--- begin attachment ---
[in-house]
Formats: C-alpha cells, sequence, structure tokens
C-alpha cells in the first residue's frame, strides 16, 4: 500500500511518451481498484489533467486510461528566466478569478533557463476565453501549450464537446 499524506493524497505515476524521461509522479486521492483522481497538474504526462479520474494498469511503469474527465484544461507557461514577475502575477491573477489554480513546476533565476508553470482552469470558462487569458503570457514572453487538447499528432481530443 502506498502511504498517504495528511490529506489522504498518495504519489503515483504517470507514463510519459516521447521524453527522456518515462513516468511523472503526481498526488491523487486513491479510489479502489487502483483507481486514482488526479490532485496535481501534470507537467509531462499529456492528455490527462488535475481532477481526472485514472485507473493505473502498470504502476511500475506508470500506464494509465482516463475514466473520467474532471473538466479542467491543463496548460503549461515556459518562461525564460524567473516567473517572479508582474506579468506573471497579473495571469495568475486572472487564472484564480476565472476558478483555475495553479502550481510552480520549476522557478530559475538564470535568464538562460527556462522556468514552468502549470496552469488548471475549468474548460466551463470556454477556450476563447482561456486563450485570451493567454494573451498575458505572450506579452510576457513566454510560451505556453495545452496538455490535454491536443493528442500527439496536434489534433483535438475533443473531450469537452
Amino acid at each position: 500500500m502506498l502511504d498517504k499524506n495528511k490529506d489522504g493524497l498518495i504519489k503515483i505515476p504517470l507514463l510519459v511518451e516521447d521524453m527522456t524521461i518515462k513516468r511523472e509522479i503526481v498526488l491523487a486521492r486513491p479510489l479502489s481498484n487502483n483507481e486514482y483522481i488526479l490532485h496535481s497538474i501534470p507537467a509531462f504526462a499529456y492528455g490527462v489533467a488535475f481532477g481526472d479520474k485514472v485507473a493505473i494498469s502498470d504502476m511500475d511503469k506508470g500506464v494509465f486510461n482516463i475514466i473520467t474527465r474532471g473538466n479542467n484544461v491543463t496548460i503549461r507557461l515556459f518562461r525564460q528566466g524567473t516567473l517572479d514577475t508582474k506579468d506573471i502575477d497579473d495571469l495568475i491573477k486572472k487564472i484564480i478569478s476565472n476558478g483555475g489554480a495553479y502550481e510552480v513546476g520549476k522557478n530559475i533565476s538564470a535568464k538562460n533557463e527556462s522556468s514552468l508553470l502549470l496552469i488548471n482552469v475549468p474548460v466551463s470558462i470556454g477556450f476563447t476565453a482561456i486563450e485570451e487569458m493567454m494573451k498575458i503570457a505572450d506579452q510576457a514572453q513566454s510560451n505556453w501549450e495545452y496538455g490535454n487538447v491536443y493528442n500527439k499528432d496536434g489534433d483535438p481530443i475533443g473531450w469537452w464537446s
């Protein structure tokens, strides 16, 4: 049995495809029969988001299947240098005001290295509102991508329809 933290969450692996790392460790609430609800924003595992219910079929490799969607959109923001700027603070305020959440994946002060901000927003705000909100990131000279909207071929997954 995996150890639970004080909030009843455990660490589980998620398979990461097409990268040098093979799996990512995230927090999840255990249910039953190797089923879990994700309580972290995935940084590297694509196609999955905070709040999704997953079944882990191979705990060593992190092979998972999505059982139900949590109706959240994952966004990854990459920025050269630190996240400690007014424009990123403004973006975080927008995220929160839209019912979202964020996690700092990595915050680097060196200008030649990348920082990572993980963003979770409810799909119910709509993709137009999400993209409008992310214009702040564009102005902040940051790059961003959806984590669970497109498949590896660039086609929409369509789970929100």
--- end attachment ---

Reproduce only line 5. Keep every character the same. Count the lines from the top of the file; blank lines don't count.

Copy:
């Protein structure tokens, strides 16, 4: 049995495809029969988001299947240098005001290295509102991508329809 933290969450692996790392460790609430609800924003595992219910079929490799969607959109923001700027603070305020959440994946002060901000927003705000909100990131000279909207071929997954 995996150890639970004080909030009843455990660490589980998620398979990461097409990268040098093979799996990512995230927090999840255990249910039953190797089923879990994700309580972290995935940084590297694509196609999955905070709040999704997953079944882990191979705990060593992190092979998972999505059982139900949590109706959240994952966004990854990459920025050269630190996240400690007014424009990123403004973006975080927008995220929160839209019912979202964020996690700092990595915050680097060196200008030649990348920082990572993980963003979770409810799909119910709509993709137009999400993209409008992310214009702040564009102005902040940051790059961003959806984590669970497109498949590896660039086609929409369509789970929100």